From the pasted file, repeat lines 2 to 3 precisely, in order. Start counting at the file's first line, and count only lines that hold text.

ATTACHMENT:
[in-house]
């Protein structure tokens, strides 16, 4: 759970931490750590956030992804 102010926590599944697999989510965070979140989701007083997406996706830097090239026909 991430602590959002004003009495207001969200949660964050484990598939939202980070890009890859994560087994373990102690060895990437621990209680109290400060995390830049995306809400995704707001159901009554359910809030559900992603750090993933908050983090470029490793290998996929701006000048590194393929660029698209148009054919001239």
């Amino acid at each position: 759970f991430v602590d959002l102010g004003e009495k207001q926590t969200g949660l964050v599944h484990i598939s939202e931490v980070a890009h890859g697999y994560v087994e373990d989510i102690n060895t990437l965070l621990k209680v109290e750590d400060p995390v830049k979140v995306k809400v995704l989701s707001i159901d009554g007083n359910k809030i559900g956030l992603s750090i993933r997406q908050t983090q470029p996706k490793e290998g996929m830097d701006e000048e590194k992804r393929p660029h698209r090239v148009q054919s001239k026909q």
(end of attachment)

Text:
């Protein structure tokens, strides 16, 4: 759970931490750590956030992804 102010926590599944697999989510965070979140989701007083997406996706830097090239026909 991430602590959002004003009495207001969200949660964050484990598939939202980070890009890859994560087994373990102690060895990437621990209680109290400060995390830049995306809400995704707001159901009554359910809030559900992603750090993933908050983090470029490793290998996929701006000048590194393929660029698209148009054919001239």
């Amino acid at each position: 759970f991430v602590d959002l102010g004003e009495k207001q926590t969200g949660l964050v599944h484990i598939s939202e931490v980070a890009h890859g697999y994560v087994e373990d989510i102690n060895t990437l965070l621990k209680v109290e750590d400060p995390v830049k979140v995306k809400v995704l989701s707001i159901d009554g007083n359910k809030i559900g956030l992603s750090i993933r997406q908050t983090q470029p996706k490793e290998g996929m830097d701006e000048e590194k992804r393929p660029h698209r090239v148009q054919s001239k026909q």